February 24, 2020

So Baghdadi Is Dead, Now What?

U.S. Defense Secretary Mark Esper (L) and Chairman of the Joint Chiefs of Staff Gen. Mark Milley at a news conference at the Pentagon the day after it was announced that Abu Bakr al-Baghdadi was killed in a U.S. raid. Photo by Chip Somodevilla/Getty Images

It is somewhat ironic that the week during which Abu Bakr Baghdadi was killed by American forces is the week that Israelis are becoming more nervous about U.S. resolve and commitment to a presence in the Middle East. It’s ironic that rather than hail the great achievement of President Donald Trump, Israeli experts are bemoaning his lack of leadership. 

Take, for example, reserve Maj. Gen. Amos Gilead, formerly the longtime director of policy and political-military affairs at the Israeli Ministry of Defense. What does he say when America kills the No. 1 terrorist in the world? Not much about Baghdadi, a lot about Iran. Why? Because Baghdadi is a story of the past but Iran is a story of the future. Because killing Baghdadi was important in a symbolic sense but Iran is important in a practical sense. Because killing Baghdadi was easy, relatively speaking, compared with strategizing and executing an effective policy to thwart Iran.

“He died like a dog, he died like a coward,” Trump said about Baghdadi. “He died after running into a dead-end tunnel, whimpering and crying and screaming all the way.” 

In a press conference on Oct. 27, the president suggested that the operation that resulted in the death of Baghdadi was “bigger” than the 2011 one that killed Osama bin Laden. Maybe, maybe not. More likely, it wasn’t, because Bin Laden hit the United States much harder than Baghdadi did. Comparing these two events is juvenile. And yet, it’s interesting to examine their similarities for one reason: In both cases, there was great drama, whether Trump’s cinematic description of them was accurate or appropriate. But in both cases, the impact on realities in the region was not dramatic. 

ISIS is no longer a meaningful player in the Middle East, no longer a strategic threat nor a truly powerful entity. Killing Baghdadi is important because it sends a message to the world that mass murderers don’t get away with it. It sends a message that leaders of murderous movements don’t die peacefully in old age. Alas, this message is blurred when an even more dangerous, no less murderous, much more sophisticated enemy is on the loose, and no one seems to be chasing him. Not in a way that will make him stop.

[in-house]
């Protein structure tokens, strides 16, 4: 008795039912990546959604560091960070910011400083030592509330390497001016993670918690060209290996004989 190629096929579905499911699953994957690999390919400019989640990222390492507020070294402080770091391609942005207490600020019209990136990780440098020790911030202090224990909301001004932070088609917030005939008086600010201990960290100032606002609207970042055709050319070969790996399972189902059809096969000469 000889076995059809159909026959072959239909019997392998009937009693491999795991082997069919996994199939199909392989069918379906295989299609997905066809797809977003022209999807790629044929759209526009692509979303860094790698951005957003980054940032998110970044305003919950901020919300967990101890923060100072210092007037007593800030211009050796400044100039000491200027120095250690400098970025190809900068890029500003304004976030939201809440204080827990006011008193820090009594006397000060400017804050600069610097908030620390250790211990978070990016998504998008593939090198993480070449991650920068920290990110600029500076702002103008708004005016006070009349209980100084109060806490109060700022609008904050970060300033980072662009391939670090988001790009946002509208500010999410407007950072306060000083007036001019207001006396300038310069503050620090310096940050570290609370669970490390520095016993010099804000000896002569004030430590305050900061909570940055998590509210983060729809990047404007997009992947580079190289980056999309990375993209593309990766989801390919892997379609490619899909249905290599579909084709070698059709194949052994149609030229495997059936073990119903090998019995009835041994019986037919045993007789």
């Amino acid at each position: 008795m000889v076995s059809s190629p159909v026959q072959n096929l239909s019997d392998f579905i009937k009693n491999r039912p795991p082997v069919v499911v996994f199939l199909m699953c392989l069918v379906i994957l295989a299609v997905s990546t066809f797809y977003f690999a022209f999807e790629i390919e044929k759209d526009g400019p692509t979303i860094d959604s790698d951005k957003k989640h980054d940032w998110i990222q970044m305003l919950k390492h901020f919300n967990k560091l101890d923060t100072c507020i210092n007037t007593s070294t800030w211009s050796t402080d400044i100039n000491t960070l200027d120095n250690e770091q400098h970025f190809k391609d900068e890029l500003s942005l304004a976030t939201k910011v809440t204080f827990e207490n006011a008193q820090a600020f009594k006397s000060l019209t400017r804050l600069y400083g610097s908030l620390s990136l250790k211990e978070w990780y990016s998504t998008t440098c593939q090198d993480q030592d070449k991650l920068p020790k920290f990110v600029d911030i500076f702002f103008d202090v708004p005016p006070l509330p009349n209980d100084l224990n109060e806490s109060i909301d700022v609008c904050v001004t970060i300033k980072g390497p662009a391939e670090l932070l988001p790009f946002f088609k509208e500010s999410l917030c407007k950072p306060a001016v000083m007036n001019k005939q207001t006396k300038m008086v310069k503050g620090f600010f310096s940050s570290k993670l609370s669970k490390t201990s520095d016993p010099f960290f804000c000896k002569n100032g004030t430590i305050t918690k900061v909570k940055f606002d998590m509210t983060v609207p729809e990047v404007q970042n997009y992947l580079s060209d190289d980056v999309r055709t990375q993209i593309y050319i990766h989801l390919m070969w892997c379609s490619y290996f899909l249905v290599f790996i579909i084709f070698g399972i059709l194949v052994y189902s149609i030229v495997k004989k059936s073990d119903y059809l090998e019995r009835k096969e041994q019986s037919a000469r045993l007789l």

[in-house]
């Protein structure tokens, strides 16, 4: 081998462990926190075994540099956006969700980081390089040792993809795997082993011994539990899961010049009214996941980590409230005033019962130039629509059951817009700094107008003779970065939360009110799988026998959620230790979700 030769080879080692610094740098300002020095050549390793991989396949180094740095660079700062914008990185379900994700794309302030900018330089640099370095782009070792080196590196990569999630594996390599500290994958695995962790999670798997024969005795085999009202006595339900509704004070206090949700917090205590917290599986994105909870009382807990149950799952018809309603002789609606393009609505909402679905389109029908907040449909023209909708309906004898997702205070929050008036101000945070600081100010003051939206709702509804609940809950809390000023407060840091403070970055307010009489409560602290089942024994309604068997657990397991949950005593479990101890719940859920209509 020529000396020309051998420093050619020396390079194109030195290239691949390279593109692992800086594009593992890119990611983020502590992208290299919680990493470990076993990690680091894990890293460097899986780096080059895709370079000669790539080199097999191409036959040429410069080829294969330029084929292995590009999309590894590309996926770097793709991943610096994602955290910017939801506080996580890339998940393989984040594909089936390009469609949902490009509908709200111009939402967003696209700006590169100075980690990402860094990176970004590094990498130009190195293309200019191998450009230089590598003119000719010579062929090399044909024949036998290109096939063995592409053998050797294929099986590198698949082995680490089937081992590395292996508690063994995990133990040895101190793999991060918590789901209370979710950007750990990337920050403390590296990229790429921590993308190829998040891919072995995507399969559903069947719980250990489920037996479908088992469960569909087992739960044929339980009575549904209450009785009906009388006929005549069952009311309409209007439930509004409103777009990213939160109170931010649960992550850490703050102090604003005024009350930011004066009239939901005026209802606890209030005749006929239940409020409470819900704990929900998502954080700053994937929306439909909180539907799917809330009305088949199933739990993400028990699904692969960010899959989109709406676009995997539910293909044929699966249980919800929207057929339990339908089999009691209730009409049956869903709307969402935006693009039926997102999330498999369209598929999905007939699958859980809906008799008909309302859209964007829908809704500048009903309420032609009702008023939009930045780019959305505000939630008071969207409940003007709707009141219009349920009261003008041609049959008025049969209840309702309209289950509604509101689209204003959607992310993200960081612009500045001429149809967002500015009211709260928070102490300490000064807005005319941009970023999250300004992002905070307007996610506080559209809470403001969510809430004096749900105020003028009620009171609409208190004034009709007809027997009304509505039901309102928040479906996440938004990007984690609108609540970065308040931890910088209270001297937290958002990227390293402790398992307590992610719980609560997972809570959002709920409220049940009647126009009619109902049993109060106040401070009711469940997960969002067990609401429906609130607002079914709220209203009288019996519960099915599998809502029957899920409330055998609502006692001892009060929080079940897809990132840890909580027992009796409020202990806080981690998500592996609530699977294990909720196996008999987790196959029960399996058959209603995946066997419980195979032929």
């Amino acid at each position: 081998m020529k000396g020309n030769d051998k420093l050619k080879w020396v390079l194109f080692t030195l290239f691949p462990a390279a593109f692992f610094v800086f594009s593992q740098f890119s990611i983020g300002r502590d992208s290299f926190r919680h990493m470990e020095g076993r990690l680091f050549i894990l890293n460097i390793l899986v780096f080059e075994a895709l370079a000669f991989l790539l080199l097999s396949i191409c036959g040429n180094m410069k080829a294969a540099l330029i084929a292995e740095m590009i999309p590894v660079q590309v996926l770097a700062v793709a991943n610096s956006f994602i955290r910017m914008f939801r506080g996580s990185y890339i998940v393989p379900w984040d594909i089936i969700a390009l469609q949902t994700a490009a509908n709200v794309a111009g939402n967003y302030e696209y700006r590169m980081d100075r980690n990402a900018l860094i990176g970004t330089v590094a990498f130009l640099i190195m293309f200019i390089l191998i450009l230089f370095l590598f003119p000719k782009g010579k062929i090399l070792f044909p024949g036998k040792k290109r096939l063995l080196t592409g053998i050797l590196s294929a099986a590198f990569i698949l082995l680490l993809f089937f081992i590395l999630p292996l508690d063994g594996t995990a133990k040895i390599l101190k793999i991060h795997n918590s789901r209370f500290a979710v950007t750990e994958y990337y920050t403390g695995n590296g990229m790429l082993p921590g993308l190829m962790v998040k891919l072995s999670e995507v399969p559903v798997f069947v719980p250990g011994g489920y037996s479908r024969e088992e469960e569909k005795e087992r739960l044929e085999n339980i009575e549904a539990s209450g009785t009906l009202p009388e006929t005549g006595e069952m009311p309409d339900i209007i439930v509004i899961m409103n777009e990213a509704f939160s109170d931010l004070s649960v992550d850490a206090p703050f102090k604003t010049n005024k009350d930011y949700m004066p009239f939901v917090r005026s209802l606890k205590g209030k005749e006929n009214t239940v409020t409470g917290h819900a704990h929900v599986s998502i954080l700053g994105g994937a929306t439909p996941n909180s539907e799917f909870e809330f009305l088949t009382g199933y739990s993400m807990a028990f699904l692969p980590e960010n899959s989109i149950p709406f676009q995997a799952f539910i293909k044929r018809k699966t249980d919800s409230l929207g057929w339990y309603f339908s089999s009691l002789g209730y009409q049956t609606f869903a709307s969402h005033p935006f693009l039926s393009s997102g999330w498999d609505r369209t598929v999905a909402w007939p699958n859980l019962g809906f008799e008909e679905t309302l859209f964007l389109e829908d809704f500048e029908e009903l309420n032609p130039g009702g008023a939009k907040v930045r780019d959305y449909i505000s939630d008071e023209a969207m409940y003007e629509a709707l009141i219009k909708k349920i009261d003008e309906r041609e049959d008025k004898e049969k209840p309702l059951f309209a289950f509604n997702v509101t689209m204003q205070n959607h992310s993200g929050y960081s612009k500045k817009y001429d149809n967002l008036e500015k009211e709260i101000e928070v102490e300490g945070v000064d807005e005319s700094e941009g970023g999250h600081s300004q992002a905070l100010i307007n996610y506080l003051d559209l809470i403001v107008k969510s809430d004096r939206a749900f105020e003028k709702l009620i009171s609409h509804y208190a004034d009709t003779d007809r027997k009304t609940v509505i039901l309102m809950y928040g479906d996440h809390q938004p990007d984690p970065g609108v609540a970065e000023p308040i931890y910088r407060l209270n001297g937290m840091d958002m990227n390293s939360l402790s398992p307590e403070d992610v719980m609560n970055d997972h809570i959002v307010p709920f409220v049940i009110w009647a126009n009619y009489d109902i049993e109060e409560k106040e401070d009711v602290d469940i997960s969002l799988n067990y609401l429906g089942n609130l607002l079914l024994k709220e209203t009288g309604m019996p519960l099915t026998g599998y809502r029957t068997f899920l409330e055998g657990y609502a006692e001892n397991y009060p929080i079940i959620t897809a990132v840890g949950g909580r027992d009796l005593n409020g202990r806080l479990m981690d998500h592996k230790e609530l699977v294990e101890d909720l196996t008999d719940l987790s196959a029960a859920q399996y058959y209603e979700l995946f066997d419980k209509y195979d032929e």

“What is America’s long-term goal? It is to pull out, no matter what happens next?”

Iran is on the loose, and Israelis pay attention to it. A few weeks ago, when Prime Minister Benjamin Netanyahu warned that Iran is becoming more aggressive, some dismissed his warnings as political propaganda. But a few days ago, Israel Defense Forces Chief of Staff Lt. Gen. Aviv Kochavi warned that “on both the northern and southern fronts, the situation is tense and fragile, and could deteriorate into a confrontation.” Israel is concerned about many things but the most important of which is American weakness. The U.S. might look in the mirror and see a macho nation, having sent its special forces to identify and kill the most wanted person on Earth. But when Israeli leaders look out the window, what they see is American retreat. That was true when then-President Obama ordered the raid that successfully took out Bin Laden and ignored Syria’s breach of a “red line.” It is true today, for similar reasons.

On Oct. 28, as Netanyahu congratulated the U.S. for the great success in Syria, his attention was pointed elsewhere: “Iran is already aspiring to obtain precision weapons to hit every target in the Middle East,” the prime minister said. “They have already begun deploying them in Yemen in order to strike Israel from there as well.” Here is the scenario Israeli experts fear: Iran hit an unmanned American drone and got away with it. It then launched a massive attack on Saudi Arabia — using missiles. Still, no response. Iran looks at the U.S. through a window very much like Israel’s window. What it sees is an America that’s ready for an occasional headline-grabbing operation but isn’t ready for the long, persistent battle that’s required to achieve a long-term goal. 

This raises the question: What is America’s long-term goal? It is to pull out, no matter what happens next? Ask the Kurds and they’ll give an affirmative answer; ask the Iranians and they’ll give a hopeful answer; ask Israelis and they’ll give a worried answer.

Shmuel Rosner is senior political editor. For more analysis of Israeli and international politics, visit Rosner’s Domain at jewishjournal.com/rosnersdomain.